His friendships and relationships tend to be more individual, as he remains marginal in most settings, but occasionally there are hints of the larger crowds and the darkness that lurks there -- such as when they're digging the well, or in the novel's final scenes. So also, when visiting a friend at university in Banaras, Kushank admires the campus but notes also that the male-only environment is stifling:
Only one thing was taboo -- women. Girls, women, females. And that's all they ever talked about. Twenty-four hours of the day, even as they studied. Studied, swore, and talked about women. Over and over and over. Till the words ran out and tongues fell limp and ears grew numb. Talk, talk, talk, but never a woman in sight.
       Yet even Kushank gets caught up in their frenzy, yet another scene of how difficult it is to keep powers and passions in check in this stifling society.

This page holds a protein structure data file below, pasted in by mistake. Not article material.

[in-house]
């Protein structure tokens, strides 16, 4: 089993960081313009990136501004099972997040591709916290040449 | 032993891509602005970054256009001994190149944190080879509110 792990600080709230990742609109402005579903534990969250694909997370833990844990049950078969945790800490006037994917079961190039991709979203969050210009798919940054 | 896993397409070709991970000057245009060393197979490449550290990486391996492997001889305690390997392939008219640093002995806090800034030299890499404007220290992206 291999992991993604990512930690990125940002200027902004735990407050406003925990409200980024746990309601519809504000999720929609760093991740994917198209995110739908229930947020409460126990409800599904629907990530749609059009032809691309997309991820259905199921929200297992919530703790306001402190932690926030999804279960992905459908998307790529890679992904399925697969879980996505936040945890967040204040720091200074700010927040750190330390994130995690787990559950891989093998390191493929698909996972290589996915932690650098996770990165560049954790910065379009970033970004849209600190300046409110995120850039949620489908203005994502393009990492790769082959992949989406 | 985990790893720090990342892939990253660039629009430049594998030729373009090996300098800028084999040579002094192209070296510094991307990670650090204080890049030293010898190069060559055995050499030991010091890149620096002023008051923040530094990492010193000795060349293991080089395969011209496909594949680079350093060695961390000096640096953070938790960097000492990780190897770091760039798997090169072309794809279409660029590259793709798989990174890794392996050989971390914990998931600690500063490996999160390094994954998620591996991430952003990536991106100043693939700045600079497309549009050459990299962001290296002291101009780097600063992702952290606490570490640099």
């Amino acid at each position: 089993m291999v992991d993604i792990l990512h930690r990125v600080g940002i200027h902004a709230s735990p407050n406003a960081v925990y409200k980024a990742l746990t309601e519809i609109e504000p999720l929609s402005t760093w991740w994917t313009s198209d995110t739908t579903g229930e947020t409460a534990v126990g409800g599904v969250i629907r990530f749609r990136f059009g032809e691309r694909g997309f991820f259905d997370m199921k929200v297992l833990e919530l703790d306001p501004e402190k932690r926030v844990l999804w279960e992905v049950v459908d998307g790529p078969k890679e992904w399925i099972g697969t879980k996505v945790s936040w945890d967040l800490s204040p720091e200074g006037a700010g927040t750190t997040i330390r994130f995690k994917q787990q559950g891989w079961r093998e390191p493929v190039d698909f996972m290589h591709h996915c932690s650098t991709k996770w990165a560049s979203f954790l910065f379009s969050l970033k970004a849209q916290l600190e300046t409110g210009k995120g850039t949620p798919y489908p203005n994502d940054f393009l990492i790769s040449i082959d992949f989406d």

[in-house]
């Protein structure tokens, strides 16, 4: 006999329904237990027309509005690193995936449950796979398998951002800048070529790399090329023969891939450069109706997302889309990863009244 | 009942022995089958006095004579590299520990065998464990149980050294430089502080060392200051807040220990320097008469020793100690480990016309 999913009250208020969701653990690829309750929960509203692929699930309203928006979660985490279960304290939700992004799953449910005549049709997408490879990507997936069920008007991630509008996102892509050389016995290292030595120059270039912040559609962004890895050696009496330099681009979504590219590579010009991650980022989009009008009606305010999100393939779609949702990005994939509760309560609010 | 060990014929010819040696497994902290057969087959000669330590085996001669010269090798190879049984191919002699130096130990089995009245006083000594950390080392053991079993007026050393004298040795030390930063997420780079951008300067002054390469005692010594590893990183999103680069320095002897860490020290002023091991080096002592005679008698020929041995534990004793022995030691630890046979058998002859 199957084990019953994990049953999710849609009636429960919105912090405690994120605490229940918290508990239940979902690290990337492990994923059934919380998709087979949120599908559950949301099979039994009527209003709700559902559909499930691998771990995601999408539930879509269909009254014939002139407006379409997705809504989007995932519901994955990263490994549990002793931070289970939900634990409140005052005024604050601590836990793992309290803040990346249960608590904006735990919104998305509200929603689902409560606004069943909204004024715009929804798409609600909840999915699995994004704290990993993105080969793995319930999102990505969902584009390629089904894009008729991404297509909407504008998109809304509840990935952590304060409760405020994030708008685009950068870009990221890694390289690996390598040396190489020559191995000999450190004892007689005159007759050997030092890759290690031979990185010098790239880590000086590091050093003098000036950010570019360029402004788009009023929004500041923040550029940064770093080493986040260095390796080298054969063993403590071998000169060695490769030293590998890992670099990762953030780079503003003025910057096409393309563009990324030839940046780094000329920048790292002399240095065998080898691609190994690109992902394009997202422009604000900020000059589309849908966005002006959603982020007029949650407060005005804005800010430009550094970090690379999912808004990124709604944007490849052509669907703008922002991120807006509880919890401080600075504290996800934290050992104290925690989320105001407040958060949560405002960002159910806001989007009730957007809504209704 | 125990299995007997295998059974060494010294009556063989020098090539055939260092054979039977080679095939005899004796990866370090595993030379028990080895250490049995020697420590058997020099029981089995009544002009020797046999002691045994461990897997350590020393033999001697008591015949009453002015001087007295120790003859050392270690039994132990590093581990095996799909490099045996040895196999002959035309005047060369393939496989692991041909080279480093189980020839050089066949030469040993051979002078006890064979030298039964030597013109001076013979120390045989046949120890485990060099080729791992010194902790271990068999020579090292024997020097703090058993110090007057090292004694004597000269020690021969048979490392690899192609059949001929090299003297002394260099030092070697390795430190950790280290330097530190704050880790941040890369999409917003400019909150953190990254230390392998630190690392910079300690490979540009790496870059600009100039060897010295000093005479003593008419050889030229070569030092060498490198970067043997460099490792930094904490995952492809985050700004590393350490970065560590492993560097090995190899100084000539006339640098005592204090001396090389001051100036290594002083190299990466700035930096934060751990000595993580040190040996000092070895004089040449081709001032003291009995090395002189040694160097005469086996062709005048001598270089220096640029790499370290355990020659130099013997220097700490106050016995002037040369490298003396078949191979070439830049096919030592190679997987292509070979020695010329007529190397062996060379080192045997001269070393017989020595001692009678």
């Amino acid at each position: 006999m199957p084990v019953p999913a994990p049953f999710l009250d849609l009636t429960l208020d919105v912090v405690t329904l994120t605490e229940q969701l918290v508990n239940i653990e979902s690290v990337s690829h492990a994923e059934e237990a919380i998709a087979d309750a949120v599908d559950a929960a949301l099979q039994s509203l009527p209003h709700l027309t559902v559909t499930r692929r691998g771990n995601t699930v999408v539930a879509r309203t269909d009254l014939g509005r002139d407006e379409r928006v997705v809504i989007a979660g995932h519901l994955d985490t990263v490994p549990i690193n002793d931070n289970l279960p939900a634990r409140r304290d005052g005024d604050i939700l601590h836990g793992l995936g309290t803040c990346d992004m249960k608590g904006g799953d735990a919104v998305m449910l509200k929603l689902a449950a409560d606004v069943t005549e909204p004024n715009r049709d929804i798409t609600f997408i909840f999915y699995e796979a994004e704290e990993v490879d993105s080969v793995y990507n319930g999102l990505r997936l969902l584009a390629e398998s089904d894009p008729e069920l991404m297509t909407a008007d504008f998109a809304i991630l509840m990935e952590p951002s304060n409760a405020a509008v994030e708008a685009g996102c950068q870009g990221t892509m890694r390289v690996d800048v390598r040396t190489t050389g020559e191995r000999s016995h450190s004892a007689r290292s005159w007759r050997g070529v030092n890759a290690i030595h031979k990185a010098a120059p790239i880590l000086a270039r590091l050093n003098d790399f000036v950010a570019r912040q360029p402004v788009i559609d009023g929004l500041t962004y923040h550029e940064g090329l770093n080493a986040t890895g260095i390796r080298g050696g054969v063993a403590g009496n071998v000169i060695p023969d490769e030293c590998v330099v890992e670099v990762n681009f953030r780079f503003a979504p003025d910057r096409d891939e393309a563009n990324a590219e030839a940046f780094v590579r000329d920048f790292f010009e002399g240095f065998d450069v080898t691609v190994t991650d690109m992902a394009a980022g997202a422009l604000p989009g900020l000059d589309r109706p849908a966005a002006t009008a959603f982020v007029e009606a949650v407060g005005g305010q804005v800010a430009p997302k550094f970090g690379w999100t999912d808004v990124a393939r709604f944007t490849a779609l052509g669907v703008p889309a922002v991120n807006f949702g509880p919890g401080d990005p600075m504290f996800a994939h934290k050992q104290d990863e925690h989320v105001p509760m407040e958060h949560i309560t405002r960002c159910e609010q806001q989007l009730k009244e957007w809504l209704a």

There are powerful episodes and stories in Seven Sixes are Forty-Three. It can seem a loose, unfocused collection of memories, revealing about Kushank yet also managing to avoid some of the harder questions by changing track and tack yet again. But Nagarkar's writing and character-examination is powerful throughout, and Shubha Slee's translation reads convincingly well. Depths are well-plumbed here, and even Nagarkar's tendency to shift quickly away is fairly effective. Yes, Seven Sixes are Forty-Three is a bit of a jumble, but it's an impressive portrait of a young, educated but relatively poor "genteel, barely lower middle class man" and the state of India in the late 1960s.

- M.A.Orthofer, 11 October 2018

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Links:

Seven Sixes are Forty-Three: Reviews: Kiran Nagarkar: Other books of interest under review:
  • See Index of Indian literature

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About the Author:

       Indian author Kiran Nagarkar was born in 1942.

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© 2018 the complete review